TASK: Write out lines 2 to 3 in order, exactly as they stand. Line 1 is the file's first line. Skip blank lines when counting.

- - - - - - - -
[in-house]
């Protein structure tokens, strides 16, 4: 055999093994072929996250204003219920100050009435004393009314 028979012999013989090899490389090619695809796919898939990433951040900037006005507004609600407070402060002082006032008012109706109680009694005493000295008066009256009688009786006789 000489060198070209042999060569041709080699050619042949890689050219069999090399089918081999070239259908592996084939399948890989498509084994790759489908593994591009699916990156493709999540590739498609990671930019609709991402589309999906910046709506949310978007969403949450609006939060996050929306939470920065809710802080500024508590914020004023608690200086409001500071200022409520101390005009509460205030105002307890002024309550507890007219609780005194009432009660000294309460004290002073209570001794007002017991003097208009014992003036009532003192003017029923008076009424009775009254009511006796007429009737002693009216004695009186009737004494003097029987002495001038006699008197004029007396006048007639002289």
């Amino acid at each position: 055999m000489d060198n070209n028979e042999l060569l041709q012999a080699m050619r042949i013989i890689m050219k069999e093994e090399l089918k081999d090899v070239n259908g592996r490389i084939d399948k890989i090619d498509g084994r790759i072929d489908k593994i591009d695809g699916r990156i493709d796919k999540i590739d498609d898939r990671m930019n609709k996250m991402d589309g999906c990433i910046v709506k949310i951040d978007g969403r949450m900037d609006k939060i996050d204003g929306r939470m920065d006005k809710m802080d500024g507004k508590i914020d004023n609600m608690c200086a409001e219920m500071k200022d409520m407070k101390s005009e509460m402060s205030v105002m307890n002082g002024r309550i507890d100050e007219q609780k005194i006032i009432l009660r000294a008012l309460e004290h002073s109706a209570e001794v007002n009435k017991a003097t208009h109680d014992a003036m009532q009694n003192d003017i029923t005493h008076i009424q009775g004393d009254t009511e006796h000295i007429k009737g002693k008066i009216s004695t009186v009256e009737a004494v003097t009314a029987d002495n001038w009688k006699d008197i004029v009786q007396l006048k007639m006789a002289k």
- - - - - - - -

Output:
């Protein structure tokens, strides 16, 4: 055999093994072929996250204003219920100050009435004393009314 028979012999013989090899490389090619695809796919898939990433951040900037006005507004609600407070402060002082006032008012109706109680009694005493000295008066009256009688009786006789 000489060198070209042999060569041709080699050619042949890689050219069999090399089918081999070239259908592996084939399948890989498509084994790759489908593994591009699916990156493709999540590739498609990671930019609709991402589309999906910046709506949310978007969403949450609006939060996050929306939470920065809710802080500024508590914020004023608690200086409001500071200022409520101390005009509460205030105002307890002024309550507890007219609780005194009432009660000294309460004290002073209570001794007002017991003097208009014992003036009532003192003017029923008076009424009775009254009511006796007429009737002693009216004695009186009737004494003097029987002495001038006699008197004029007396006048007639002289």
């Amino acid at each position: 055999m000489d060198n070209n028979e042999l060569l041709q012999a080699m050619r042949i013989i890689m050219k069999e093994e090399l089918k081999d090899v070239n259908g592996r490389i084939d399948k890989i090619d498509g084994r790759i072929d489908k593994i591009d695809g699916r990156i493709d796919k999540i590739d498609d898939r990671m930019n609709k996250m991402d589309g999906c990433i910046v709506k949310i951040d978007g969403r949450m900037d609006k939060i996050d204003g929306r939470m920065d006005k809710m802080d500024g507004k508590i914020d004023n609600m608690c200086a409001e219920m500071k200022d409520m407070k101390s005009e509460m402060s205030v105002m307890n002082g002024r309550i507890d100050e007219q609780k005194i006032i009432l009660r000294a008012l309460e004290h002073s109706a209570e001794v007002n009435k017991a003097t208009h109680d014992a003036m009532q009694n003192d003017i029923t005493h008076i009424q009775g004393d009254t009511e006796h000295i007429k009737g002693k008066i009216s004695t009186v009256e009737a004494v003097t009314a029987d002495n001038w009688k006699d008197i004029v009786q007396l006048k007639m006789a002289k």